chewy., the pet-goods e-commerce giant known for its convenient car-shipping services and generous return policies, wants to develop a tele-veterinary healthcare service as part of a universal healthcare push.
While telehealth is a small part of the company’s rapidly expanding health offering, it is critical to its strategy. However, they also face regulatory hurdles and skepticism from the veterinary community. Veterinarians told CNBC that the service could have some benefits in minor situations, or for people who don’t have easy access to veterinary care. But they said it could cause problems for pets, too.
Chewy’s service, Connect With a Vet, has seen significant growth, but has been limited by a specific type of regulation known as a veterinary client-patient relationship, or VCPR, according to Chewy CEO Sumit Singh.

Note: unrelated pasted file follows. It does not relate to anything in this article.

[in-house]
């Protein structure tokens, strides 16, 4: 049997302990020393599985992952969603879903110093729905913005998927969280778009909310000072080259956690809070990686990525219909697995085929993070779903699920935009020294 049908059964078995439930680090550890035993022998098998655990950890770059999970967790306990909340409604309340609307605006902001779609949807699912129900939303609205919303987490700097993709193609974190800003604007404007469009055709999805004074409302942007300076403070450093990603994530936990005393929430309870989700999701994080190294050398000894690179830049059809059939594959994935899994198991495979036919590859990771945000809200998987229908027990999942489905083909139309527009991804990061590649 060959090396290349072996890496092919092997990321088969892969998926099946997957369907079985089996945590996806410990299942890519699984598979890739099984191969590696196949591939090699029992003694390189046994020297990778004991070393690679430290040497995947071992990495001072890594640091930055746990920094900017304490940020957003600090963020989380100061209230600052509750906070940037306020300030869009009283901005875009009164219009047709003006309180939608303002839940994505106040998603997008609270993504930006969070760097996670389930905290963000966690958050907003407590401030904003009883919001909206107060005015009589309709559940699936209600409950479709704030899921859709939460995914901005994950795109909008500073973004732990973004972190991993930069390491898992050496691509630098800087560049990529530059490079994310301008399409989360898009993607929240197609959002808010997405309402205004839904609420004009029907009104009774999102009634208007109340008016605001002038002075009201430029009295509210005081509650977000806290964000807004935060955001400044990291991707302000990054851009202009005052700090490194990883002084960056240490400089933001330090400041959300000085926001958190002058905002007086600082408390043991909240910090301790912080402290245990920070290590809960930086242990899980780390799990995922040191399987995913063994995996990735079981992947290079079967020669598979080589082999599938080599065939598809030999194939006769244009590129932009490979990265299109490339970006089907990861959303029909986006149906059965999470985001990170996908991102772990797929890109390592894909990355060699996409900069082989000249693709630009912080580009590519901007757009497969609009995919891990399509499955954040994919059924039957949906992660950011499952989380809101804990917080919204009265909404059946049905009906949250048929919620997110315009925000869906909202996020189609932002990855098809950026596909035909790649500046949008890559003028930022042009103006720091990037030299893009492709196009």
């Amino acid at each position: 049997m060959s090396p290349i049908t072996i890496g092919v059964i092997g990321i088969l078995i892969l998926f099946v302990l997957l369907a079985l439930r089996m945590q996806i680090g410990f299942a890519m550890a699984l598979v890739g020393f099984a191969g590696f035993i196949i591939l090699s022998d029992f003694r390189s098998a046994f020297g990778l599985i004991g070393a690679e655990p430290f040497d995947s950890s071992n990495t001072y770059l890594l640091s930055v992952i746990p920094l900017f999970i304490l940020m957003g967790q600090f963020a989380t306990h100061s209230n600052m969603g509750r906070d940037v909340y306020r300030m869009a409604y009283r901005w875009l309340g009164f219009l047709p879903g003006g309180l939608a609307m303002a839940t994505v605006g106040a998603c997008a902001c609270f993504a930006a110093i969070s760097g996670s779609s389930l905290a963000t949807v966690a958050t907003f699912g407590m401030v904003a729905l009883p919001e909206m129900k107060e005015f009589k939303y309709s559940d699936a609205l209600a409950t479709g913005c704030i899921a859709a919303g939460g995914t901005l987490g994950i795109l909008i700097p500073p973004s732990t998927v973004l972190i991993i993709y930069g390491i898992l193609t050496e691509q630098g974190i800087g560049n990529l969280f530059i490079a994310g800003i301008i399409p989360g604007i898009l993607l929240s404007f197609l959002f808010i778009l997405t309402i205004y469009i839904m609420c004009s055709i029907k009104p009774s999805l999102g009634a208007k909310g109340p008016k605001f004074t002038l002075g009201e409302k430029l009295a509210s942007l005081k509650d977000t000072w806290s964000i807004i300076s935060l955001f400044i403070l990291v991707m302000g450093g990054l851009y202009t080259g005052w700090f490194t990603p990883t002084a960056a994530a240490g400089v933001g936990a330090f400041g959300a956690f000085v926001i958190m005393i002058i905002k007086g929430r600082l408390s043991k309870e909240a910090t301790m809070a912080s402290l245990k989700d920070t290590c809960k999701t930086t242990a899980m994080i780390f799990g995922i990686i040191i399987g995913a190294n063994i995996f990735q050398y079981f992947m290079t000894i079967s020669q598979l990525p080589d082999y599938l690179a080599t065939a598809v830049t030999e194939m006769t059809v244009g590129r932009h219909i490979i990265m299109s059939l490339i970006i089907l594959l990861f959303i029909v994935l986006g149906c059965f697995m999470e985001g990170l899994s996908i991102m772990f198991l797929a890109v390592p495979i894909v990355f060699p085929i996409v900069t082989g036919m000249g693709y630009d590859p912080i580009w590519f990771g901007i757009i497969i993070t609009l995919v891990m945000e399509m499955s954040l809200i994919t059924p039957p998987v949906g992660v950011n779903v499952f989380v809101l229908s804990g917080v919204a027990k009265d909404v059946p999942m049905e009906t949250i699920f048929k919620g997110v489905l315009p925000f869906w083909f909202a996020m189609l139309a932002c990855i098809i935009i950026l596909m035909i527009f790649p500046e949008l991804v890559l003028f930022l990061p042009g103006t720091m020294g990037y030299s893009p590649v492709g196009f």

“If you take a look at our Connect With a Vet, it’s the most unique telehealth platform on the market today, just two years later, and yet, it’s not a meaningful part of our business. Why? Because when you’re looking for pet health, You will find that there is a specific term called VCPR,” Singh said.
He also noted that the barrier is “crumbling” in the wake of the Covid pandemic and multiple countries are “already phasing out VCPR”.
Chewy Connect with a veterinary service.
Most states prohibit veterinarians from performing their primary duties—diagnosing conditions and prescribing medications—until a VCPR has been established by seeing an animal in person and performing a physical examination.